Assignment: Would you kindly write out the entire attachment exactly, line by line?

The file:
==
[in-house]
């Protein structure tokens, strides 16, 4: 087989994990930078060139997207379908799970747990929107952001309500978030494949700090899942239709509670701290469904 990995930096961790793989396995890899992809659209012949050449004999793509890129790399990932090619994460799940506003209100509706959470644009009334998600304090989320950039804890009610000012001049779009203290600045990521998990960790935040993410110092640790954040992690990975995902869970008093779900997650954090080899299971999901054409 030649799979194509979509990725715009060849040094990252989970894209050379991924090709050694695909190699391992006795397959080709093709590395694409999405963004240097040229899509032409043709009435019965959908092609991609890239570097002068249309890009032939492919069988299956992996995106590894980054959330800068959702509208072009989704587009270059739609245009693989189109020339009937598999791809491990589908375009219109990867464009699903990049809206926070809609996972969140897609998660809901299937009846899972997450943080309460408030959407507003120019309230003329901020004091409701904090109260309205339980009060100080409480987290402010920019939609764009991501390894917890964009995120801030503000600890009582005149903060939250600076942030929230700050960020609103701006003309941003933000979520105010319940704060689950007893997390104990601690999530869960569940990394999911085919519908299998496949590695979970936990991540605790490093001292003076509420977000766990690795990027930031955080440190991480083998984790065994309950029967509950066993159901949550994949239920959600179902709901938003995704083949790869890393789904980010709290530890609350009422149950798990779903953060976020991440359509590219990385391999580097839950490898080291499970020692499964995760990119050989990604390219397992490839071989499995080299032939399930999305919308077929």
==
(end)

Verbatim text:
[in-house]
């Protein structure tokens, strides 16, 4: 087989994990930078060139997207379908799970747990929107952001309500978030494949700090899942239709509670701290469904 990995930096961790793989396995890899992809659209012949050449004999793509890129790399990932090619994460799940506003209100509706959470644009009334998600304090989320950039804890009610000012001049779009203290600045990521998990960790935040993410110092640790954040992690990975995902869970008093779900997650954090080899299971999901054409 030649799979194509979509990725715009060849040094990252989970894209050379991924090709050694695909190699391992006795397959080709093709590395694409999405963004240097040229899509032409043709009435019965959908092609991609890239570097002068249309890009032939492919069988299956992996995106590894980054959330800068959702509208072009989704587009270059739609245009693989189109020339009937598999791809491990589908375009219109990867464009699903990049809206926070809609996972969140897609998660809901299937009846899972997450943080309460408030959407507003120019309230003329901020004091409701904090109260309205339980009060100080409480987290402010920019939609764009991501390894917890964009995120801030503000600890009582005149903060939250600076942030929230700050960020609103701006003309941003933000979520105010319940704060689950007893997390104990601690999530869960569940990394999911085919519908299998496949590695979970936990991540605790490093001292003076509420977000766990690795990027930031955080440190991480083998984790065994309950029967509950066993159901949550994949239920959600179902709901938003995704083949790869890393789904980010709290530890609350009422149950798990779903953060976020991440359509590219990385391999580097839950490898080291499970020692499964995760990119050989990604390219397992490839071989499995080299032939399930999305919308077929």